Summer job may be the right thing to do

SUMMER JOBS
SUMMER JOBS
Classes are over and exams are a distant memory for both matriculants and students, making this the perfect time to make some money with a vacation job.

Apart from being a great way to fund your entertainment, a summer job can be a useful tool in the future when one attempts to enter the job market as it not only provides much-needed experience but also shows an ability to handle responsibilities well.

According to Zabo Mhleli, team leader in the student advisory department at South African distance learning institution Oxbridge Academy, young people often complain about the Catch-22 situation of needing experience to get a job and needing a job to gain the experience.

But with a summer job, Mhleli said young people are able to gain a foot in the door at junior level which they can later build on.

To make the job more meaningful, Mhleli urged the youth to look for a job which has some connection to one’s future career path, transferrable skills which one can walk away with, allows for the construction of relationships for a sound network and one which allows employees an opportunity to work on their work ethic.

“If you want to go into communications, then working as a waiter will bring a wealth of practice in dealing with the public. And if your dream is to become an engineer, head down to the industrial side of town and find businesses that might be looking for a driver or someone to help out as an apprentice,” he advised.

“No matter what type of work you’re going to be doing, you’re sure to have the opportunity to learn some transferrable skills. Waiters could focus on learning customer service, communication, and problem-solving skills, even if they have no intention of going into the hospitality industry.”

Mhleli said a hint is to search job advertisements for positions in your dream career and note which kind of transferrable skills are desired.

“Your summer job provides the perfect opportunity to learn how to be professional, how to navigate the unwritten rules, and how to manage tricky situations and politics you may encounter in future,” he added.

For job-seekers looking to follow a career path in either accounting or auditing, East London accountant and partner at PricewaterhouseCoopers Jacqui Mauer advised matriculants or students to approach firms to enquire about available opportunities.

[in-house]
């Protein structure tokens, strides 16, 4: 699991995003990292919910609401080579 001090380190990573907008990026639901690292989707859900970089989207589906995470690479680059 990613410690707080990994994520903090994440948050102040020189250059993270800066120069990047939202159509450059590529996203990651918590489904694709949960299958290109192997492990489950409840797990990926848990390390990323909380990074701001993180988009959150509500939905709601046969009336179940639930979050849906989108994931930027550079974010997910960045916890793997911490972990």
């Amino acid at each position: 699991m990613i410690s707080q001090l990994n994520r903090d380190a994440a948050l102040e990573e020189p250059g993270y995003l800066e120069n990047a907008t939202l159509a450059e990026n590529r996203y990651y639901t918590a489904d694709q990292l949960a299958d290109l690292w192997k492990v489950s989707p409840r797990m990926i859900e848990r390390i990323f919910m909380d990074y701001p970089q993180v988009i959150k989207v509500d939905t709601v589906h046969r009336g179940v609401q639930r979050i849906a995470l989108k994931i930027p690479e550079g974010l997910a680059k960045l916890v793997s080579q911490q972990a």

“They should also look at businesses in other industries as well, as accounting is required by all types of organisations. Being open to learning and available to do a variety of tasks will be beneficial when looking for work opportunities,” she said, adding that practical work experience assists with exposure to different styles of leadership while also enabling one to learn from more experienced people.

“A competitive edge will come from what a potential employee has learnt from their experiences and whether they have been able to impress the company they worked for.”

Mauer cautioned however that should an internship or holiday employment not be possible, this does not mean that the person is at a disadvantage because a positive attitude, willingness to learn and technical ability remain vital areas of consideration when employers choose employees.

Adding to this is Bonnie Currin, owner of East London marketing and recruitment company Current Consulting, who said in theory it would be ideal for matriculants and students to find holiday jobs, although it can be unlikely.

Without being qualified or having any experience in their desired job types would limit the opportunities because not only can they not do the job yet, but most managers go on leave during this time so there is no one to train or mentor the students.

She said most vacation jobs are found in retail, restaurants and hotels. “And other seasonal environments which provide great experience to students who will be exposed to good old hard work, the importance of customer service, reporting lines and workplace rules where they will earn entry level wages with tips being paid for good service which should motivate the student to perform well,” she said.

Mhleli said whatever the reason for looking for a summer job, the youth are urged to make it count in a way which will make it pay off well in the future. “Most people would love to just relax and do as little as possible during the holidays, and that is understandable. However, many need the additional income, while others choose to get a head start on their careers. Whatever your situation or reason for taking a summer job, if you are going to work, you can do more than just rock up at work every day.” —- zisandan@dispatch.co.za

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